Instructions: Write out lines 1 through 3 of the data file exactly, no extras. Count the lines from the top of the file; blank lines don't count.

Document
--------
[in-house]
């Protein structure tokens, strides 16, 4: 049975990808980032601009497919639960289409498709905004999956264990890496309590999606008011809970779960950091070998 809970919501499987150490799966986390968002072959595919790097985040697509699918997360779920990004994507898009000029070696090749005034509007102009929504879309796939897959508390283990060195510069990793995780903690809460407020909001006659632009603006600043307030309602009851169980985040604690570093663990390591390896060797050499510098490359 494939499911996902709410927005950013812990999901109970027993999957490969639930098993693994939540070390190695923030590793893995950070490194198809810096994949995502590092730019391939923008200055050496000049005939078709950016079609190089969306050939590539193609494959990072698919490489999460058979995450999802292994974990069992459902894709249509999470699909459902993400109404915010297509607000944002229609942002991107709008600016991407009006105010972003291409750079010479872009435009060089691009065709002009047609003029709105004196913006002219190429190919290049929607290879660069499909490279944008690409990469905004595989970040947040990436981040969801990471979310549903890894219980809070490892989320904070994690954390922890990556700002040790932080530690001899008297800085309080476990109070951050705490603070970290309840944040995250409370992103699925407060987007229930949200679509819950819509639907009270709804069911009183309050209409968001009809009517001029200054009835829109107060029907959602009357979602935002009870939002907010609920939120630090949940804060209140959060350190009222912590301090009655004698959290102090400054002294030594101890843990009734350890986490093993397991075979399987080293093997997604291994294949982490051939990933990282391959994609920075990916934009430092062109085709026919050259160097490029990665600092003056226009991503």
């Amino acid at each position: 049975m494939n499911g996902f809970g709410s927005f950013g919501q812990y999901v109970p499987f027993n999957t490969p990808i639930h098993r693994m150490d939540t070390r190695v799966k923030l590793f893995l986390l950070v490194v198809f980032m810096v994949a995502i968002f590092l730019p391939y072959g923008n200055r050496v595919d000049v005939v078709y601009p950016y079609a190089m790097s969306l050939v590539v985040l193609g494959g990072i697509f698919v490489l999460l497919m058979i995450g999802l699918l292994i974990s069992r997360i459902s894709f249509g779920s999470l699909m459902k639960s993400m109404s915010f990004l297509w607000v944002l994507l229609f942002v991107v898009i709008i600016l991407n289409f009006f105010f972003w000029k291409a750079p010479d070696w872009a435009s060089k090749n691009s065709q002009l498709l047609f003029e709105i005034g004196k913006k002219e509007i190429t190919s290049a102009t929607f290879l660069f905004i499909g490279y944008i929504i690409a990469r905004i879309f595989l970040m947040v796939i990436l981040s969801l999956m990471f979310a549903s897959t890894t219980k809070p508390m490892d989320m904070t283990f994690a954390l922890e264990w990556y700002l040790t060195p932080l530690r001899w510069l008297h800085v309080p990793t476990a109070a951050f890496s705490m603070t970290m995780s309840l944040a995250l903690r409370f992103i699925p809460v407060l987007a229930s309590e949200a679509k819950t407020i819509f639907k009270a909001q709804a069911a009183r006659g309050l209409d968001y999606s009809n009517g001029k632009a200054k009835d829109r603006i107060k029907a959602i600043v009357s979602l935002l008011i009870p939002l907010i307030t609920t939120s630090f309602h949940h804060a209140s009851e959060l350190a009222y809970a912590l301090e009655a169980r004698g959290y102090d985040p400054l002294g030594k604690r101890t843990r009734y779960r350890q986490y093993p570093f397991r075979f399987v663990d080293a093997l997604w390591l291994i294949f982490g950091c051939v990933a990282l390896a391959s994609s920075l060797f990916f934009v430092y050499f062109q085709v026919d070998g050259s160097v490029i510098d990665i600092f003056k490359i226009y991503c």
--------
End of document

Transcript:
[in-house]
């Protein structure tokens, strides 16, 4: 049975990808980032601009497919639960289409498709905004999956264990890496309590999606008011809970779960950091070998 809970919501499987150490799966986390968002072959595919790097985040697509699918997360779920990004994507898009000029070696090749005034509007102009929504879309796939897959508390283990060195510069990793995780903690809460407020909001006659632009603006600043307030309602009851169980985040604690570093663990390591390896060797050499510098490359 494939499911996902709410927005950013812990999901109970027993999957490969639930098993693994939540070390190695923030590793893995950070490194198809810096994949995502590092730019391939923008200055050496000049005939078709950016079609190089969306050939590539193609494959990072698919490489999460058979995450999802292994974990069992459902894709249509999470699909459902993400109404915010297509607000944002229609942002991107709008600016991407009006105010972003291409750079010479872009435009060089691009065709002009047609003029709105004196913006002219190429190919290049929607290879660069499909490279944008690409990469905004595989970040947040990436981040969801990471979310549903890894219980809070490892989320904070994690954390922890990556700002040790932080530690001899008297800085309080476990109070951050705490603070970290309840944040995250409370992103699925407060987007229930949200679509819950819509639907009270709804069911009183309050209409968001009809009517001029200054009835829109107060029907959602009357979602935002009870939002907010609920939120630090949940804060209140959060350190009222912590301090009655004698959290102090400054002294030594101890843990009734350890986490093993397991075979399987080293093997997604291994294949982490051939990933990282391959994609920075990916934009430092062109085709026919050259160097490029990665600092003056226009991503």
């Amino acid at each position: 049975m494939n499911g996902f809970g709410s927005f950013g919501q812990y999901v109970p499987f027993n999957t490969p990808i639930h098993r693994m150490d939540t070390r190695v799966k923030l590793f893995l986390l950070v490194v198809f980032m810096v994949a995502i968002f590092l730019p391939y072959g923008n200055r050496v595919d000049v005939v078709y601009p950016y079609a190089m790097s969306l050939v590539v985040l193609g494959g990072i697509f698919v490489l999460l497919m058979i995450g999802l699918l292994i974990s069992r997360i459902s894709f249509g779920s999470l699909m459902k639960s993400m109404s915010f990004l297509w607000v944002l994507l229609f942002v991107v898009i709008i600016l991407n289409f009006f105010f972003w000029k291409a750079p010479d070696w872009a435009s060089k090749n691009s065709q002009l498709l047609f003029e709105i005034g004196k913006k002219e509007i190429t190919s290049a102009t929607f290879l660069f905004i499909g490279y944008i929504i690409a990469r905004i879309f595989l970040m947040v796939i990436l981040s969801l999956m990471f979310a549903s897959t890894t219980k809070p508390m490892d989320m904070t283990f994690a954390l922890e264990w990556y700002l040790t060195p932080l530690r001899w510069l008297h800085v309080p990793t476990a109070a951050f890496s705490m603070t970290m995780s309840l944040a995250l903690r409370f992103i699925p809460v407060l987007a229930s309590e949200a679509k819950t407020i819509f639907k009270a909001q709804a069911a009183r006659g309050l209409d968001y999606s009809n009517g001029k632009a200054k009835d829109r603006i107060k029907a959602i600043v009357s979602l935002l008011i009870p939002l907010i307030t609920t939120s630090f309602h949940h804060a209140s009851e959060l350190a009222y809970a912590l301090e009655a169980r004698g959290y102090d985040p400054l002294g030594k604690r101890t843990r009734y779960r350890q986490y093993p570093f397991r075979f399987v663990d080293a093997l997604w390591l291994i294949f982490g950091c051939v990933a990282l390896a391959s994609s920075l060797f990916f934009v430092y050499f062109q085709v026919d070998g050259s160097v490029i510098d990665i600092f003056k490359i226009y991503c």